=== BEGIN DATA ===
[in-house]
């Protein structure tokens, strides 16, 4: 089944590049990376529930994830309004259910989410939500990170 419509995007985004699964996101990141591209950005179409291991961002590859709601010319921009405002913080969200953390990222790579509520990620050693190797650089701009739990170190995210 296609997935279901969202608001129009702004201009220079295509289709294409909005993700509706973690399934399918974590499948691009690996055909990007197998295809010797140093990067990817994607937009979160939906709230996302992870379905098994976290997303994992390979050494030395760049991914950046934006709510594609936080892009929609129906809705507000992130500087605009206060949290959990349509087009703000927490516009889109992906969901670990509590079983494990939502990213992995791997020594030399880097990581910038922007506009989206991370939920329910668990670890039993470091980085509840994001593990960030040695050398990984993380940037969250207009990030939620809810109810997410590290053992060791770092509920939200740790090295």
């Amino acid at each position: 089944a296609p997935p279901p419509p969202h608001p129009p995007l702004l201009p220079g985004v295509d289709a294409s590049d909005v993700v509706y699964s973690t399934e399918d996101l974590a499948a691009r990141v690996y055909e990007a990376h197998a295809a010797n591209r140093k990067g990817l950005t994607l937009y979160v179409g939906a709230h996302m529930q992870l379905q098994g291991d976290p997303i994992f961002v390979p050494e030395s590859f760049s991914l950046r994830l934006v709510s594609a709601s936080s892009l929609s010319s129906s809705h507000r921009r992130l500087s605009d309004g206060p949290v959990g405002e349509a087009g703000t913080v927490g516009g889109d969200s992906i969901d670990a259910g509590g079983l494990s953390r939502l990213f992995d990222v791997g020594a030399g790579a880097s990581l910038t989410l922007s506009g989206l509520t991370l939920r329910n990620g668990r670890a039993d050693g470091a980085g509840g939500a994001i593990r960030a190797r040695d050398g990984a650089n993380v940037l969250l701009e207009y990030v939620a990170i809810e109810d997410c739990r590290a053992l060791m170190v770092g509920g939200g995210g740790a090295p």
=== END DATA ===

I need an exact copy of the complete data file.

[in-house]
């Protein structure tokens, strides 16, 4: 089944590049990376529930994830309004259910989410939500990170 419509995007985004699964996101990141591209950005179409291991961002590859709601010319921009405002913080969200953390990222790579509520990620050693190797650089701009739990170190995210 296609997935279901969202608001129009702004201009220079295509289709294409909005993700509706973690399934399918974590499948691009690996055909990007197998295809010797140093990067990817994607937009979160939906709230996302992870379905098994976290997303994992390979050494030395760049991914950046934006709510594609936080892009929609129906809705507000992130500087605009206060949290959990349509087009703000927490516009889109992906969901670990509590079983494990939502990213992995791997020594030399880097990581910038922007506009989206991370939920329910668990670890039993470091980085509840994001593990960030040695050398990984993380940037969250207009990030939620809810109810997410590290053992060791770092509920939200740790090295």
């Amino acid at each position: 089944a296609p997935p279901p419509p969202h608001p129009p995007l702004l201009p220079g985004v295509d289709a294409s590049d909005v993700v509706y699964s973690t399934e399918d996101l974590a499948a691009r990141v690996y055909e990007a990376h197998a295809a010797n591209r140093k990067g990817l950005t994607l937009y979160v179409g939906a709230h996302m529930q992870l379905q098994g291991d976290p997303i994992f961002v390979p050494e030395s590859f760049s991914l950046r994830l934006v709510s594609a709601s936080s892009l929609s010319s129906s809705h507000r921009r992130l500087s605009d309004g206060p949290v959990g405002e349509a087009g703000t913080v927490g516009g889109d969200s992906i969901d670990a259910g509590g079983l494990s953390r939502l990213f992995d990222v791997g020594a030399g790579a880097s990581l910038t989410l922007s506009g989206l509520t991370l939920r329910n990620g668990r670890a039993d050693g470091a980085g509840g939500a994001i593990r960030a190797r040695d050398g990984a650089n993380v940037l969250l701009e207009y990030v939620a990170i809810e109810d997410c739990r590290a053992l060791m170190v770092g509920g939200g995210g740790a090295p």